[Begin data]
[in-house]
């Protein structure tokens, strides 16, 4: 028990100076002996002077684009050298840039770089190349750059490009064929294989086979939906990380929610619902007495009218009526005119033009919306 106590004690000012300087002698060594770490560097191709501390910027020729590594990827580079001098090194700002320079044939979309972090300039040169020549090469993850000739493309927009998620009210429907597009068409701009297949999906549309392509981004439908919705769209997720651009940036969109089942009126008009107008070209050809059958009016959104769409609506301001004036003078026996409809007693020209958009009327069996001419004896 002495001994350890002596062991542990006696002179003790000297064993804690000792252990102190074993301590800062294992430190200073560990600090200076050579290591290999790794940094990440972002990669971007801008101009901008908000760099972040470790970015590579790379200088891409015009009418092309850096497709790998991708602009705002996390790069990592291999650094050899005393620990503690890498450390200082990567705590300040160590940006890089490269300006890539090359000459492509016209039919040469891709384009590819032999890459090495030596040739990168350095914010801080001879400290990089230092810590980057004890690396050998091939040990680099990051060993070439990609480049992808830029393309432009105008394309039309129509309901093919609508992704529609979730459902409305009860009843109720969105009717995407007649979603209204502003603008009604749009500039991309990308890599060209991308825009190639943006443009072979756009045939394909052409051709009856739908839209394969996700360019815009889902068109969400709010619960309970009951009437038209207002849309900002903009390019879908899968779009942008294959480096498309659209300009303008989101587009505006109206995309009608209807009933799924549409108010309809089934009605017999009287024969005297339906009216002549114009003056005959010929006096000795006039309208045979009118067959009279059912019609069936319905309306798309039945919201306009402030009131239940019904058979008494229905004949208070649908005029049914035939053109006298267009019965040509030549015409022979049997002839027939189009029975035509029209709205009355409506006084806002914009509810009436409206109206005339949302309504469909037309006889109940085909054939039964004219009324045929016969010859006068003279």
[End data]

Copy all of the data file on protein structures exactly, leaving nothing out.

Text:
[in-house]
């Protein structure tokens, strides 16, 4: 028990100076002996002077684009050298840039770089190349750059490009064929294989086979939906990380929610619902007495009218009526005119033009919306 106590004690000012300087002698060594770490560097191709501390910027020729590594990827580079001098090194700002320079044939979309972090300039040169020549090469993850000739493309927009998620009210429907597009068409701009297949999906549309392509981004439908919705769209997720651009940036969109089942009126008009107008070209050809059958009016959104769409609506301001004036003078026996409809007693020209958009009327069996001419004896 002495001994350890002596062991542990006696002179003790000297064993804690000792252990102190074993301590800062294992430190200073560990600090200076050579290591290999790794940094990440972002990669971007801008101009901008908000760099972040470790970015590579790379200088891409015009009418092309850096497709790998991708602009705002996390790069990592291999650094050899005393620990503690890498450390200082990567705590300040160590940006890089490269300006890539090359000459492509016209039919040469891709384009590819032999890459090495030596040739990168350095914010801080001879400290990089230092810590980057004890690396050998091939040990680099990051060993070439990609480049992808830029393309432009105008394309039309129509309901093919609508992704529609979730459902409305009860009843109720969105009717995407007649979603209204502003603008009604749009500039991309990308890599060209991308825009190639943006443009072979756009045939394909052409051709009856739908839209394969996700360019815009889902068109969400709010619960309970009951009437038209207002849309900002903009390019879908899968779009942008294959480096498309659209300009303008989101587009505006109206995309009608209807009933799924549409108010309809089934009605017999009287024969005297339906009216002549114009003056005959010929006096000795006039309208045979009118067959009279059912019609069936319905309306798309039945919201306009402030009131239940019904058979008494229905004949208070649908005029049914035939053109006298267009019965040509030549015409022979049997002839027939189009029975035509029209709205009355409506006084806002914009509810009436409206109206005339949302309504469909037309006889109940085909054939039964004219009324045929016969010859006068003279």